Mario Vargas Llosa

Writer and public intellectual, Peru; Nobel Prize in Literature

Mario Vargas Llosa was born in Arequipa, Peru. He studied two years in Leoncio Prado Military Academy in Lima after having lived in Bolivia and Peru. While studying at the Universidad Nacional Mayor de San Marcos, Vargas Llosa married Julia Urquidi. Vargas Llosa held seven jobs at the same time to earn a living.

In 1959 he obtained the Javier Prado Scholarship and traveled to Spain where he obtained a PhD from the Complutense University of Madrid. He then moved to Paris where he intensified his literary work. In 1963 he published The Time of the Hero, which was met with great acclaim. He was soon hailed as one of the main figures of the Latin American literature boom alongside Julio Cortazar, Carlos Fuentes and Gabriel Garcia Marquez. In 1964 he returned to Peru and divorced Julia Urquidi. He supported the Cuban Revolution until he became disenchanted. In 1965 he married Patricia Llosa, with whom he has three children.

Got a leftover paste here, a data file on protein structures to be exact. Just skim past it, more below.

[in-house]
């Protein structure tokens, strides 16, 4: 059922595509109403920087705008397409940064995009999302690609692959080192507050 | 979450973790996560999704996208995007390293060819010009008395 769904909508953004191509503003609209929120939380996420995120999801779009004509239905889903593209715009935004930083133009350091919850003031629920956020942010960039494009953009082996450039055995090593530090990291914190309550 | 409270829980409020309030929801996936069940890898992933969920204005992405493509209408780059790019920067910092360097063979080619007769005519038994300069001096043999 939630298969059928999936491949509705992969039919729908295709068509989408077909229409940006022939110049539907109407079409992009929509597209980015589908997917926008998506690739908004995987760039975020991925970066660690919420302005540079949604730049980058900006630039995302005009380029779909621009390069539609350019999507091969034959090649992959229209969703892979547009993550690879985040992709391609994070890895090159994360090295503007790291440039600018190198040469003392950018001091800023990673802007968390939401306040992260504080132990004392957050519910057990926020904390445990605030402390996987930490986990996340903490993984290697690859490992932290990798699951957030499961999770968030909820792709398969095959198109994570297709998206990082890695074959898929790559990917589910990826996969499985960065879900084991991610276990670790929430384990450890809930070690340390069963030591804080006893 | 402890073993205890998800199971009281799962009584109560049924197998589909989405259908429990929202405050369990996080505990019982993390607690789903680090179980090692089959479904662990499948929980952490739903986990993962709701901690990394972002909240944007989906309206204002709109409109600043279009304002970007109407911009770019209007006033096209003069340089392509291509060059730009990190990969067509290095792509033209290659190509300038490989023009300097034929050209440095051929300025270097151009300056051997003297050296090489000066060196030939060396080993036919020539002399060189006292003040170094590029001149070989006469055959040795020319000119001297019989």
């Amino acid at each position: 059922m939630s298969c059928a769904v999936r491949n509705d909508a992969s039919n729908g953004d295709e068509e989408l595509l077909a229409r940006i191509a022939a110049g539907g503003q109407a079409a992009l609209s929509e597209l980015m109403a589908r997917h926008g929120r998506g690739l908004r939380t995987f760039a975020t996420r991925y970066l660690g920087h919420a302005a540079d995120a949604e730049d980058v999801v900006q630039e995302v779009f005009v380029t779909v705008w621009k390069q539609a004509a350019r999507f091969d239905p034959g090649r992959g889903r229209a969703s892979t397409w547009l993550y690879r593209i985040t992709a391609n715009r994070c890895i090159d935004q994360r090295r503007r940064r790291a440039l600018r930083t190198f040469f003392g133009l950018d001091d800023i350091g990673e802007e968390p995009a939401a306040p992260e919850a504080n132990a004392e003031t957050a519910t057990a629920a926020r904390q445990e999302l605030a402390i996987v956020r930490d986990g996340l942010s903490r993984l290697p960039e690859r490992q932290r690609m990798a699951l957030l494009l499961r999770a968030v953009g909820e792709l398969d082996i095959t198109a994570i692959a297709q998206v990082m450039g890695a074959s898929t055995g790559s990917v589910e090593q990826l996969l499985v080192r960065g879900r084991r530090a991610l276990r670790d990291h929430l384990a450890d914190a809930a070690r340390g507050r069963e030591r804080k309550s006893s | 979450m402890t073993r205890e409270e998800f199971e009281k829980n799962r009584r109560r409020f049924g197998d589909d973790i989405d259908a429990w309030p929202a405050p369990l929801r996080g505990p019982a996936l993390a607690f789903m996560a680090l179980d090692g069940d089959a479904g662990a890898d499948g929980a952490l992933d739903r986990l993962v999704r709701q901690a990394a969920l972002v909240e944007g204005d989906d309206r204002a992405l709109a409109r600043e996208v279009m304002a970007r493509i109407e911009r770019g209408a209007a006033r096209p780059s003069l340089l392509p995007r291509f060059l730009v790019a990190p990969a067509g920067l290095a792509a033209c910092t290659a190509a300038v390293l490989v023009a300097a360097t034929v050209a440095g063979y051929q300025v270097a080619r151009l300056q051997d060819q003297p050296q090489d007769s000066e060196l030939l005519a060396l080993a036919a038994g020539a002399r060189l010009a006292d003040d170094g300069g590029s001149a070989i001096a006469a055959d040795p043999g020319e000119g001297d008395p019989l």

In the following years, Vargas Llosa continued to produce impressive works including The Green House, Conversation in the Cathedral, Captain Pantoja and the Special Service, Aunt Julia and the Scripwriter, and The War of the End of the World. In 1987 he emerged as a political figure after leading the opposition to the nationalization of banks proposed by President Alan Garcia. In 1990, Vargas Llosa ran for President of Peru for the Democratic Front. After losing the Presidency in two close elections he returned to Europe. Since then he has produced celebrated works such as The Notebooks of Don Rigoberto, The Feast of the Goat, The Way to Paradise and The Bad Girl. He has also been a Visiting Professor or Resident Writer at prestigious universities such as Harvard, Oxford, Princeton, Columbia, Cambridge, and Georgetown.